emigres. Learning this, she turned back to Rome. En route at Milan, she met Austrian ambassador who invited her to Vienna. While in Vienna she executed many portraits of Austrian and Polish nobles. Austrai at the time was at war with Revolutionary France. Madame Vigee LeBrun 's husband and brother, Etienne, in 1793 were arrested, but released when no evidence could be presented against them. With the proclamation of a Republic, King Louis XVI was executed for treason, followed in a few months by Madame Vigee LeBrun 's patron, the Queen. Madame Vigee LeBrun 's husband in 1794 feared that the marital connection could well cost him his head and sued for divorce.
Madame Vigee LeBrun next travelled to St. Petersburg in Russia. She worked there for 6 years. As in France, Italy, and Austria, he work was critically acclaimed. She appaers to have been a favorite of Emperess Catherine the Great. She received very substantial commissions for her portraits. Madame Vigee LeBrun was made a member of the Academy of Fine Arts of St. Petersburg. Her daughter, Julie LeBrun, in 1780 married Gaetan Bernard Nigris who was the secretary to the Director of the Imperial Theaters in St. Petersburg. Her mother objected to the marriage and they quareled. Madame Vigee LeBrun separated from her daughter, moving to Moscow.
The Terror in France had subsided and by 1800 Napoleon had seized control of the Revolution. France it appears had not forgotten Madame Vigee LeBrun . A petition was circulated to allow Madame Vigee LeBrun to return to France. It was signed by 255 prominent artists, writers, and scientists. As a result, the French Government removed her name from the list of emigres. Madame Vigee LeBrun was given permission to return to France without fear of prosecution. She returned to St. Petersburg from Moscow in 1801 and then traveled to Berlinalone . She stayed there for 6 months, doing a few portraits, before returning to Paris. While in Berlin, she was admitted as a member of the Academy. Her daughter Julie remained in St. Petersburg with her husband. Although legally divorced, Madame Vigée LeBrun returned to the Hotel LeBrun. She painted many more portraits in France. Napoleon himself commisioned a portrait of his sister Caroline about
1807 (figure 3). Madame Vigée LeBrun thought her daughter "a very pertty girl" and decided to include her. She traveled to London in 1803. She painted there for 2 years, but refers to it as "Unmerry England" in her memoirs. [Vigée LeBrun] She returned to Paris in 1805 after visiting Holland and Belgium again on the way hime. During this time Julie had returned to Paris, but the once close relationship was never the same. Julie's husband left her and returned to St. Petersburg in 1804. Madame Vigée LeBrun continued to travel, especially to Switzerland. The Societe pour l'Avancement des Beaux-Arts of Geneva accepted her as an honory member in 1807.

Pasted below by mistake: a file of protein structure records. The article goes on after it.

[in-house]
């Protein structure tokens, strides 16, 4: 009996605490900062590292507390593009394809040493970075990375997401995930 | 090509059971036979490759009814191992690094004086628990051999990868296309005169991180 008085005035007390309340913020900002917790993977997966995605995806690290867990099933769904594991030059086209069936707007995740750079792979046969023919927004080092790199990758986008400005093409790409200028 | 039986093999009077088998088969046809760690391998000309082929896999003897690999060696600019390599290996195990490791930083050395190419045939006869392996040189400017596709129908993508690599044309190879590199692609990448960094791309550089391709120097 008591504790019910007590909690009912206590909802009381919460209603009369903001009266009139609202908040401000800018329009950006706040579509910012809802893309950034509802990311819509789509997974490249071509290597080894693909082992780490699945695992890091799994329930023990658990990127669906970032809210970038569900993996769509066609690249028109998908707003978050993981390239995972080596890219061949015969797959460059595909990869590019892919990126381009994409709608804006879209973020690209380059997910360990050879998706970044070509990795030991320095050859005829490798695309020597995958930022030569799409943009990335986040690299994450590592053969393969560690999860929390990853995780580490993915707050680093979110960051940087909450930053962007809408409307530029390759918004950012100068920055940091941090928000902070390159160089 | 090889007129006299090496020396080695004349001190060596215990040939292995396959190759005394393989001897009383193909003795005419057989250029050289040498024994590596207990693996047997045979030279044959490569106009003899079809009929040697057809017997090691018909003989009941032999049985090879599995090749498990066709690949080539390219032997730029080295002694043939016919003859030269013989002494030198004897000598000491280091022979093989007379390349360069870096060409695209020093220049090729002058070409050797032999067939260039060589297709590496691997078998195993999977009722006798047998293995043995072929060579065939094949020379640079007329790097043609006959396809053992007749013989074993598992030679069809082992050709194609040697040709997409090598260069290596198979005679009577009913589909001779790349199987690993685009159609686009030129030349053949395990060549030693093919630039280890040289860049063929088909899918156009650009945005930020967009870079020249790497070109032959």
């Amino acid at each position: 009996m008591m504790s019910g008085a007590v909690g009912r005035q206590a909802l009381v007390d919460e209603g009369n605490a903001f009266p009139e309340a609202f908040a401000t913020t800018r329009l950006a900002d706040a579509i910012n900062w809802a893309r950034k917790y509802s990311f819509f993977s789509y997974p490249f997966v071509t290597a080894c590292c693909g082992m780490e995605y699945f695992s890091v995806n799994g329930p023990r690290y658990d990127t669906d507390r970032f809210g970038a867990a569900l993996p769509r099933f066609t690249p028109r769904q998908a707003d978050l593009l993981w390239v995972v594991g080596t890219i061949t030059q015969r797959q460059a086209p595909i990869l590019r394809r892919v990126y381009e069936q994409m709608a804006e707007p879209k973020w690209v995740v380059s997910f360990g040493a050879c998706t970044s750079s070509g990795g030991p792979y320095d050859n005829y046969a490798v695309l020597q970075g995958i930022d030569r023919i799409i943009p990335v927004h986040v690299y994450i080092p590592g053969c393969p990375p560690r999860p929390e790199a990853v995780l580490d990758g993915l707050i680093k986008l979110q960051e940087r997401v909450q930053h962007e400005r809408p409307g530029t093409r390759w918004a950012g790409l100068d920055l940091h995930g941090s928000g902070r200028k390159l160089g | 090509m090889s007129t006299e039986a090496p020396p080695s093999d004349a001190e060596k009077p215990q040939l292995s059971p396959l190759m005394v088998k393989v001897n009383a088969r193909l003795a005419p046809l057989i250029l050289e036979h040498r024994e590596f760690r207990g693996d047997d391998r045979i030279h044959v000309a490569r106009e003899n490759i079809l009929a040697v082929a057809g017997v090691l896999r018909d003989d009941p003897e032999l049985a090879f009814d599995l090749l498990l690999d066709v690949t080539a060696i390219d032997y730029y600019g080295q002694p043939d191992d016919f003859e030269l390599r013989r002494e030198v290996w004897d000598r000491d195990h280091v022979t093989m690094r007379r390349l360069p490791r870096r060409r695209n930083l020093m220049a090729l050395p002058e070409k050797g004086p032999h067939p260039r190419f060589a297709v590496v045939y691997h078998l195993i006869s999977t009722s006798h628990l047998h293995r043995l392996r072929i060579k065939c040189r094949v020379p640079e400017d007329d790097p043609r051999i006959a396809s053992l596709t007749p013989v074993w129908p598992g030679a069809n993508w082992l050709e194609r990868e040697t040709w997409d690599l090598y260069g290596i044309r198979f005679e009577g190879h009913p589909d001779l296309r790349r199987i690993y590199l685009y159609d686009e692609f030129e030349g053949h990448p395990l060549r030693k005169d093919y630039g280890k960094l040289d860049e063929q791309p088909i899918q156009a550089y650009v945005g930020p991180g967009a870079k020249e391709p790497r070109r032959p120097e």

Madame Vigée LeBrun purchased a house in Louveciennes in 1809. She divided her time between the Louveciennes house and Paris. The house was seized by Prussians in 1814 after the Allies had closed in on Napoleon. Her husband died in 1813. After this, Madame Vigee LeBrun remained in Paris until her death in 1842. Her daughter Julie died in 1819. Her brother Etienne died in 1820. Madame Vigee LeBrun continued to paint. She exhibited in the Salon in 1824. Her most memorable work, however, was done earlier. She wrote her memoirs which were published in 1835 and 1837. A stroke in incapitated ger and she died in 1842. She was burried in the cemetary at Louveciennes near her former home.
Madame Vigée LeBrun was an amazinglu prolific artist. She has left us images of artiocratic men, women, and children over six decades. While she painted mainly adults, there are a variety of family scenes and portraits of children. The most notable of course are the French princes and princess, but there are also images of children from the many countries in which she lived and worked and for the may time period. many of these images are busts which feature primarily the face, but many have interesting clothing cetails as well.
Le Brun wrote a memoir which is available on line. It is a fascinating read.
Vigée LeBrun, Elixabeth. Memoirs of Madame Vigée LeBrun.